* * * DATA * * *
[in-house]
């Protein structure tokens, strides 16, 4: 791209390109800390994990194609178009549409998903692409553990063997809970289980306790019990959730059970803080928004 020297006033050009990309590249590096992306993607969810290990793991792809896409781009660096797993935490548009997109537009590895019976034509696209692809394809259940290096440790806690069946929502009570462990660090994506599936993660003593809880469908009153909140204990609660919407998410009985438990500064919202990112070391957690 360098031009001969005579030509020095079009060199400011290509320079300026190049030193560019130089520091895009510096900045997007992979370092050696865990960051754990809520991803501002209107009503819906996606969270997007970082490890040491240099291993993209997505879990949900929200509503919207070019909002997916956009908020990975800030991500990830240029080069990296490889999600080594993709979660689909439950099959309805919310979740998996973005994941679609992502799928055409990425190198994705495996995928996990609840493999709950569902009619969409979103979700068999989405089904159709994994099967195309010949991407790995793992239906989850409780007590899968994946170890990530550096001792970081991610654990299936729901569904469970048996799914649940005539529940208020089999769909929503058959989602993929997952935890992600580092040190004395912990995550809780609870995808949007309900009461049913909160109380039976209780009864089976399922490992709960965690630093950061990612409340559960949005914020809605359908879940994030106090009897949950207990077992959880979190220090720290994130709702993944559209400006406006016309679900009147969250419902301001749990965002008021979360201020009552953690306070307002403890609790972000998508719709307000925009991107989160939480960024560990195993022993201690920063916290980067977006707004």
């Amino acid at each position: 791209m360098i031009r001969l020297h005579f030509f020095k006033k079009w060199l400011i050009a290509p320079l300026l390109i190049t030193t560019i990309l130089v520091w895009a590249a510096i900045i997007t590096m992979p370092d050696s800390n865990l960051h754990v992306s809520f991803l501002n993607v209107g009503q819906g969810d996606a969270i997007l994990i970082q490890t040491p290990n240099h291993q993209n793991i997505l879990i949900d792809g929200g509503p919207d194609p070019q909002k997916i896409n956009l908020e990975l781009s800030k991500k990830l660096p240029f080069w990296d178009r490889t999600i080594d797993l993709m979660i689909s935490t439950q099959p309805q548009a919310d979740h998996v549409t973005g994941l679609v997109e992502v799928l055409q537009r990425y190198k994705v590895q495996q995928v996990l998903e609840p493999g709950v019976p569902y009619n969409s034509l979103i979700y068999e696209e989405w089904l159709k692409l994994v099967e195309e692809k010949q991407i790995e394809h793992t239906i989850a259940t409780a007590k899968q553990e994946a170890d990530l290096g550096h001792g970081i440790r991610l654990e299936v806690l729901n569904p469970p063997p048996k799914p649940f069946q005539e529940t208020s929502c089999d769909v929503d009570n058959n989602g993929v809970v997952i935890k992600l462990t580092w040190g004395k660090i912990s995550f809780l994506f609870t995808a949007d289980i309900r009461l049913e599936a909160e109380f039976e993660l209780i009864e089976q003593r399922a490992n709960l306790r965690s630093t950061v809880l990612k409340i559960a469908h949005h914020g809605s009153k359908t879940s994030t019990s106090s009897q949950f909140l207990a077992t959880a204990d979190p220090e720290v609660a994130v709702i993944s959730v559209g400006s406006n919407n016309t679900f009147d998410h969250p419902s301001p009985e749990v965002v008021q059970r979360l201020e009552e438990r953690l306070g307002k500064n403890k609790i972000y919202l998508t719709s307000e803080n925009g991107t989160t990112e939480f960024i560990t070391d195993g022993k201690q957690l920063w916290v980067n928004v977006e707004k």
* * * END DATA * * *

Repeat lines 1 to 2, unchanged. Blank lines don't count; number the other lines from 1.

[in-house]
């Protein structure tokens, strides 16, 4: 791209390109800390994990194609178009549409998903692409553990063997809970289980306790019990959730059970803080928004 020297006033050009990309590249590096992306993607969810290990793991792809896409781009660096797993935490548009997109537009590895019976034509696209692809394809259940290096440790806690069946929502009570462990660090994506599936993660003593809880469908009153909140204990609660919407998410009985438990500064919202990112070391957690 360098031009001969005579030509020095079009060199400011290509320079300026190049030193560019130089520091895009510096900045997007992979370092050696865990960051754990809520991803501002209107009503819906996606969270997007970082490890040491240099291993993209997505879990949900929200509503919207070019909002997916956009908020990975800030991500990830240029080069990296490889999600080594993709979660689909439950099959309805919310979740998996973005994941679609992502799928055409990425190198994705495996995928996990609840493999709950569902009619969409979103979700068999989405089904159709994994099967195309010949991407790995793992239906989850409780007590899968994946170890990530550096001792970081991610654990299936729901569904469970048996799914649940005539529940208020089999769909929503058959989602993929997952935890992600580092040190004395912990995550809780609870995808949007309900009461049913909160109380039976209780009864089976399922490992709960965690630093950061990612409340559960949005914020809605359908879940994030106090009897949950207990077992959880979190220090720290994130709702993944559209400006406006016309679900009147969250419902301001749990965002008021979360201020009552953690306070307002403890609790972000998508719709307000925009991107989160939480960024560990195993022993201690920063916290980067977006707004």